Archive for September 2015

Tyndale’s Task

September 19, 2015

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Among the memorable words of William Tyndale, to whom the English speaking people owe more than any other man for their versions of the Scriptures, the following are characteristic.

In his first preface he imposes this task upon his readers:

… that if they perceived in any place that the version has not attained unto the very sense of the tongue or the very meaning of Scripture, or have not given the right English word, that they should put to their hands and amend it, remembering that so it is their duly to do.

Though he was the first English scholar to translate directly from the Hebrew and Greek, he himself eagerly embraced opportunities of revising his own work. This is the spirit which actuated his successors, whose learning never led them into the pitfall of infallibility.

KnochA.E. Knoch (1874-1965)
Unsearchable Riches, Vol. 5, page 41

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The Fixed Ideas of Religious Notions

September 14, 2015

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Old notions of every kind, and most of all religious notions, are hard to dislodge from the mind. It does not matter how unscriptural they may be, or illogical, or even absurd, if only they have been believed for generations, if only they have been entertained by good and learned men, if only they have found a way into the current versions of the Bible, they are reverently received, and become “fixed” ideas.

The original Scriptures were divinely inspired, and therefore all of their statements on a given subject are in full accord one with another; but the translations of the Scriptures, like the ecclesiastical systems which produced them, were not inspired, and the peculiar reverence frequently given to their opinions is not grounded in reasons, and would often be amusing if it were not sad. Traditions of good men and current versions (even though “authorized”) are broken reeds to lean upon, and those relying thereon are certain to experience disappointment.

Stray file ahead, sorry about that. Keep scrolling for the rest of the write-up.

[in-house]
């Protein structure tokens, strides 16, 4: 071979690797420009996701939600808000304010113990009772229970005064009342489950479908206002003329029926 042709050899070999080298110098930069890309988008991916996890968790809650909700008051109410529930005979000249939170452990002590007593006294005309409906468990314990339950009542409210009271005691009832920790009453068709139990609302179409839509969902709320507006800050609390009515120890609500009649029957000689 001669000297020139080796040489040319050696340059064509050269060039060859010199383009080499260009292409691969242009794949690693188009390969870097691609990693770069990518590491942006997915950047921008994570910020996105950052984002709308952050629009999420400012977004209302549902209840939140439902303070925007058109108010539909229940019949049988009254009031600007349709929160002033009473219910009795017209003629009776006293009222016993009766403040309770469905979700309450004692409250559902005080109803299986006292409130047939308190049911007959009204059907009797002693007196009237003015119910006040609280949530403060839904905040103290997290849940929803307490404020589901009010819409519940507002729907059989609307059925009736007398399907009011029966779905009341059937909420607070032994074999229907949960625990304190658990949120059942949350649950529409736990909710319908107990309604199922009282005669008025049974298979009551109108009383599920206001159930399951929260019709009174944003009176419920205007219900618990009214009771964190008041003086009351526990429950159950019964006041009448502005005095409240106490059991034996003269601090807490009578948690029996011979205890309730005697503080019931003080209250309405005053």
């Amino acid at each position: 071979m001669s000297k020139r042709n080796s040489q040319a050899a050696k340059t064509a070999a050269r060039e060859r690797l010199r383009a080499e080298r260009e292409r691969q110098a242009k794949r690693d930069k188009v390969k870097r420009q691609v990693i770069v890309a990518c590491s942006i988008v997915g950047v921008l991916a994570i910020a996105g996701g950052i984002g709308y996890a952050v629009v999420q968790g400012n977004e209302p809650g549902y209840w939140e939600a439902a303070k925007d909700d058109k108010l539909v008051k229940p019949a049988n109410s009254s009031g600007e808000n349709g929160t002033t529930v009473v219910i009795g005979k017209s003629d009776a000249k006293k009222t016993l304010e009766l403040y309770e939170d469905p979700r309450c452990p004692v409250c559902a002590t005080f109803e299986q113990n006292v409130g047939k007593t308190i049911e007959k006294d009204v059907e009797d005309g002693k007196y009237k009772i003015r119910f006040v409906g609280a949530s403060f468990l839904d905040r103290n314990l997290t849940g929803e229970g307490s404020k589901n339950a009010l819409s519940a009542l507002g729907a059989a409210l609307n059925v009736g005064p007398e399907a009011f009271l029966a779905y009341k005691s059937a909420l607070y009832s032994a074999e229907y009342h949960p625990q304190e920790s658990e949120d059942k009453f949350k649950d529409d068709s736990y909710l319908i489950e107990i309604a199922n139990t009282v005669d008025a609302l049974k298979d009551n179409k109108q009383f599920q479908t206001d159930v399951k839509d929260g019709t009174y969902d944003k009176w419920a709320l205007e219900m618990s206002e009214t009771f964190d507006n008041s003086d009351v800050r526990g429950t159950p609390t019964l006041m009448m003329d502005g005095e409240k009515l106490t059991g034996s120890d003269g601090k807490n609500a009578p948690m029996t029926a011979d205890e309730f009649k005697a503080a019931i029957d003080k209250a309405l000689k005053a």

Vladimir GelesnoffVladimir Gelesnoff (1877-1921)
Unsearchable Riches, Vol. 5, page 241

Stop Taking Yourself So Seriously

September 12, 2015

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If men will cease taking themselves so seriously and accept God’s statement that “we can do nothing against the truth but only for the truth” [II Corinthians 13:8], they will not be so fearful of the task of plunging into the study of the Word of God. The Bible may be deep; but if need be, I prefer to drown in it, rather than to be battered to death by the waves of human ignorance, human error, superstition and opinion. Those who meditate upon the Word of God day and night are called “blessed.” That word means “happy,” and I claim to be one of those happy men.

Otis Q SellersOtis Q. Sellers
The Word of Truth
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Paul’s Early Epistles Need Modifications

September 8, 2015

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In the transitional era preceding the present secret administration of God’s transcendent riches of grace, Paul wrote his epistles to the Thessalonians and to the Romans, the Corinthians, the Galatians, as well as his first letter to Timothy. The question arises, did the revelation of the secret in Ephesians and its companion epistles annul the previous revelation completely, and ignore its recipients, so that Romans to Galatians and Thessalonians are obsolete, or do they still stand just as they are, so that Ephesians is a mere addition to their message?

Or is there a third course indicated, between these two extremes, their acceptance as a whole, yet with modifications in detail to accord with the later revelation? …

All of Paul’s previous epistles are definitely declared to be ours, yet with such modifications as the abrogation of Israel’s priority involves. Ephesians does not restate Paul’s previous evangel, for that would have been useless. All to whom the new revelation came were acquainted with it. All that they needed was the ability to adapt it to the larger light.

As a consequence, the epistle to the Ephesians is full of contacts and contrasts with Paul’s previous teaching. Not only are we given the broad basis on which to build our attitude toward Paul’s other writings, but many of the details are developed for us and the character of the link between the two is carefully considered.

KnochA.E. Knoch (1874-1965)
Unsearchable Riches, Volume 18 (1927), pages 204-207


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